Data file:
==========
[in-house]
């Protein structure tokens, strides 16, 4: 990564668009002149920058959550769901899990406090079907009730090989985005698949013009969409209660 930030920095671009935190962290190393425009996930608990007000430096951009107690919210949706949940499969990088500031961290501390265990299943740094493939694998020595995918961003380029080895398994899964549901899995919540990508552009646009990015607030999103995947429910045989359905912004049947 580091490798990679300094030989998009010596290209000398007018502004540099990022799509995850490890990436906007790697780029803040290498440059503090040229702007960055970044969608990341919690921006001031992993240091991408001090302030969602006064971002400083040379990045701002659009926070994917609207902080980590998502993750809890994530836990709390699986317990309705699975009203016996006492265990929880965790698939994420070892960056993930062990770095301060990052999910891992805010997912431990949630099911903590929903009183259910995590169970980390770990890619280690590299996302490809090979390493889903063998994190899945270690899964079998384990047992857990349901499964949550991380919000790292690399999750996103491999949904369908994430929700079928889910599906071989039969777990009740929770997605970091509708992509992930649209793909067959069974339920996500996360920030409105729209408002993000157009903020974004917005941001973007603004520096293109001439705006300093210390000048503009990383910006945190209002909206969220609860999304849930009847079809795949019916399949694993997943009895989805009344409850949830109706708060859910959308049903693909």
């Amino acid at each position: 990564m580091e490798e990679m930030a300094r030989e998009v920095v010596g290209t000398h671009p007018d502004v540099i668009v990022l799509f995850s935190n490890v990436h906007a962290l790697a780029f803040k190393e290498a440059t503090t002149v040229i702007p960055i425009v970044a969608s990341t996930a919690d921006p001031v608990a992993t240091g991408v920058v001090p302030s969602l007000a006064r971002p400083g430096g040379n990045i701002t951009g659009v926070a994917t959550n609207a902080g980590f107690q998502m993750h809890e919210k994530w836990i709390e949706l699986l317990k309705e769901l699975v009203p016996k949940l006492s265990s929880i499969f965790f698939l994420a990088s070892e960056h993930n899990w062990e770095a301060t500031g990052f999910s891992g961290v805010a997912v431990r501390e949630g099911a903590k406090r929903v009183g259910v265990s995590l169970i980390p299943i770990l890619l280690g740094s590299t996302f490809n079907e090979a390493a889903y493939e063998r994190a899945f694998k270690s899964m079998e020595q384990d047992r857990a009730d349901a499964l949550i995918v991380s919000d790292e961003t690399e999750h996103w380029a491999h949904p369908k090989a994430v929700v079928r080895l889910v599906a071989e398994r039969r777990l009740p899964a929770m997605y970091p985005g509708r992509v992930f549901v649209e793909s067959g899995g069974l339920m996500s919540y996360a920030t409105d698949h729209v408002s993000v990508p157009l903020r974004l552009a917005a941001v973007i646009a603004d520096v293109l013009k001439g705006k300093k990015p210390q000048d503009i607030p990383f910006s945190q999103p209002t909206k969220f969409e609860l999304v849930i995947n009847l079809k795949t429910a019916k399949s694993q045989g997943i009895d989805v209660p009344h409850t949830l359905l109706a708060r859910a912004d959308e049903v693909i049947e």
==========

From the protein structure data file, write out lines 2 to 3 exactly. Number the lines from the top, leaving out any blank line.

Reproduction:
């Protein structure tokens, strides 16, 4: 990564668009002149920058959550769901899990406090079907009730090989985005698949013009969409209660 930030920095671009935190962290190393425009996930608990007000430096951009107690919210949706949940499969990088500031961290501390265990299943740094493939694998020595995918961003380029080895398994899964549901899995919540990508552009646009990015607030999103995947429910045989359905912004049947 580091490798990679300094030989998009010596290209000398007018502004540099990022799509995850490890990436906007790697780029803040290498440059503090040229702007960055970044969608990341919690921006001031992993240091991408001090302030969602006064971002400083040379990045701002659009926070994917609207902080980590998502993750809890994530836990709390699986317990309705699975009203016996006492265990929880965790698939994420070892960056993930062990770095301060990052999910891992805010997912431990949630099911903590929903009183259910995590169970980390770990890619280690590299996302490809090979390493889903063998994190899945270690899964079998384990047992857990349901499964949550991380919000790292690399999750996103491999949904369908994430929700079928889910599906071989039969777990009740929770997605970091509708992509992930649209793909067959069974339920996500996360920030409105729209408002993000157009903020974004917005941001973007603004520096293109001439705006300093210390000048503009990383910006945190209002909206969220609860999304849930009847079809795949019916399949694993997943009895989805009344409850949830109706708060859910959308049903693909």
């Amino acid at each position: 990564m580091e490798e990679m930030a300094r030989e998009v920095v010596g290209t000398h671009p007018d502004v540099i668009v990022l799509f995850s935190n490890v990436h906007a962290l790697a780029f803040k190393e290498a440059t503090t002149v040229i702007p960055i425009v970044a969608s990341t996930a919690d921006p001031v608990a992993t240091g991408v920058v001090p302030s969602l007000a006064r971002p400083g430096g040379n990045i701002t951009g659009v926070a994917t959550n609207a902080g980590f107690q998502m993750h809890e919210k994530w836990i709390e949706l699986l317990k309705e769901l699975v009203p016996k949940l006492s265990s929880i499969f965790f698939l994420a990088s070892e960056h993930n899990w062990e770095a301060t500031g990052f999910s891992g961290v805010a997912v431990r501390e949630g099911a903590k406090r929903v009183g259910v265990s995590l169970i980390p299943i770990l890619l280690g740094s590299t996302f490809n079907e090979a390493a889903y493939e063998r994190a899945f694998k270690s899964m079998e020595q384990d047992r857990a009730d349901a499964l949550i995918v991380s919000d790292e961003t690399e999750h996103w380029a491999h949904p369908k090989a994430v929700v079928r080895l889910v599906a071989e398994r039969r777990l009740p899964a929770m997605y970091p985005g509708r992509v992930f549901v649209e793909s067959g899995g069974l339920m996500s919540y996360a920030t409105d698949h729209v408002s993000v990508p157009l903020r974004l552009a917005a941001v973007i646009a603004d520096v293109l013009k001439g705006k300093k990015p210390q000048d503009i607030p990383f910006s945190q999103p209002t909206k969220f969409e609860l999304v849930i995947n009847l079809k795949t429910a019916k399949s694993q045989g997943i009895d989805v209660p009344h409850t949830l359905l109706a708060r859910a912004d959308e049903v693909i049947e």